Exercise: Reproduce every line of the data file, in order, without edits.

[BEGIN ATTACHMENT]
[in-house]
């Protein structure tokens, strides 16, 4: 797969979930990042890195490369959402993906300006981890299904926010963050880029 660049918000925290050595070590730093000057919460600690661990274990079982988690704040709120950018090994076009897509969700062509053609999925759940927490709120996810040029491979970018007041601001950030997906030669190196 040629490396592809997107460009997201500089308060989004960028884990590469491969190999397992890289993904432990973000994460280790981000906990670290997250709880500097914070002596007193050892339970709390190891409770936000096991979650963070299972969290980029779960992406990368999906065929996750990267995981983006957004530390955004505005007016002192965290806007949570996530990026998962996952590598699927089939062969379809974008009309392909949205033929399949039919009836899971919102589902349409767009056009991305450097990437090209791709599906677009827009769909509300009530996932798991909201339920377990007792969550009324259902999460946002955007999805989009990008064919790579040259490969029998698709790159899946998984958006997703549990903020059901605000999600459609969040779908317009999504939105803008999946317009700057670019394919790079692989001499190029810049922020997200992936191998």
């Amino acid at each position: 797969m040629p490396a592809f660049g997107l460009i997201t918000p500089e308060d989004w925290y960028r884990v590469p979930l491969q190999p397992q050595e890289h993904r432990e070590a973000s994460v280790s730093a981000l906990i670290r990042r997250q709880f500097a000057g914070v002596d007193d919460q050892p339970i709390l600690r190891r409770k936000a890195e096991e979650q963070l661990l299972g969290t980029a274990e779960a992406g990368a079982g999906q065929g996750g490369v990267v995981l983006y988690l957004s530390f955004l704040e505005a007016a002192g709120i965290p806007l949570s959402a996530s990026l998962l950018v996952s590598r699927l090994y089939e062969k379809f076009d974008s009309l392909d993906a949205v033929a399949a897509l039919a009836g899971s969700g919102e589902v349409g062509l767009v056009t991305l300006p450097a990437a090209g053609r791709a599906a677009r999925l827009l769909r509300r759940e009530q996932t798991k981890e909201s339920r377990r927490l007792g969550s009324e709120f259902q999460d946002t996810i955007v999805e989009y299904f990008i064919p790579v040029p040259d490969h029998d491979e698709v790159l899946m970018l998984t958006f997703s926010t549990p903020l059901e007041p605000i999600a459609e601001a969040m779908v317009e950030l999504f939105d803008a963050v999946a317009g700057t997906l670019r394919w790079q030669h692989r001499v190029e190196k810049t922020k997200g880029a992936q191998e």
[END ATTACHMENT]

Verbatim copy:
[in-house]
């Protein structure tokens, strides 16, 4: 797969979930990042890195490369959402993906300006981890299904926010963050880029 660049918000925290050595070590730093000057919460600690661990274990079982988690704040709120950018090994076009897509969700062509053609999925759940927490709120996810040029491979970018007041601001950030997906030669190196 040629490396592809997107460009997201500089308060989004960028884990590469491969190999397992890289993904432990973000994460280790981000906990670290997250709880500097914070002596007193050892339970709390190891409770936000096991979650963070299972969290980029779960992406990368999906065929996750990267995981983006957004530390955004505005007016002192965290806007949570996530990026998962996952590598699927089939062969379809974008009309392909949205033929399949039919009836899971919102589902349409767009056009991305450097990437090209791709599906677009827009769909509300009530996932798991909201339920377990007792969550009324259902999460946002955007999805989009990008064919790579040259490969029998698709790159899946998984958006997703549990903020059901605000999600459609969040779908317009999504939105803008999946317009700057670019394919790079692989001499190029810049922020997200992936191998």
């Amino acid at each position: 797969m040629p490396a592809f660049g997107l460009i997201t918000p500089e308060d989004w925290y960028r884990v590469p979930l491969q190999p397992q050595e890289h993904r432990e070590a973000s994460v280790s730093a981000l906990i670290r990042r997250q709880f500097a000057g914070v002596d007193d919460q050892p339970i709390l600690r190891r409770k936000a890195e096991e979650q963070l661990l299972g969290t980029a274990e779960a992406g990368a079982g999906q065929g996750g490369v990267v995981l983006y988690l957004s530390f955004l704040e505005a007016a002192g709120i965290p806007l949570s959402a996530s990026l998962l950018v996952s590598r699927l090994y089939e062969k379809f076009d974008s009309l392909d993906a949205v033929a399949a897509l039919a009836g899971s969700g919102e589902v349409g062509l767009v056009t991305l300006p450097a990437a090209g053609r791709a599906a677009r999925l827009l769909r509300r759940e009530q996932t798991k981890e909201s339920r377990r927490l007792g969550s009324e709120f259902q999460d946002t996810i955007v999805e989009y299904f990008i064919p790579v040029p040259d490969h029998d491979e698709v790159l899946m970018l998984t958006f997703s926010t549990p903020l059901e007041p605000i999600a459609e601001a969040m779908v317009e950030l999504f939105d803008a963050v999946a317009g700057t997906l670019r394919w790079q030669h692989r001499v190029e190196k810049t922020k997200g880029a992936q191998e």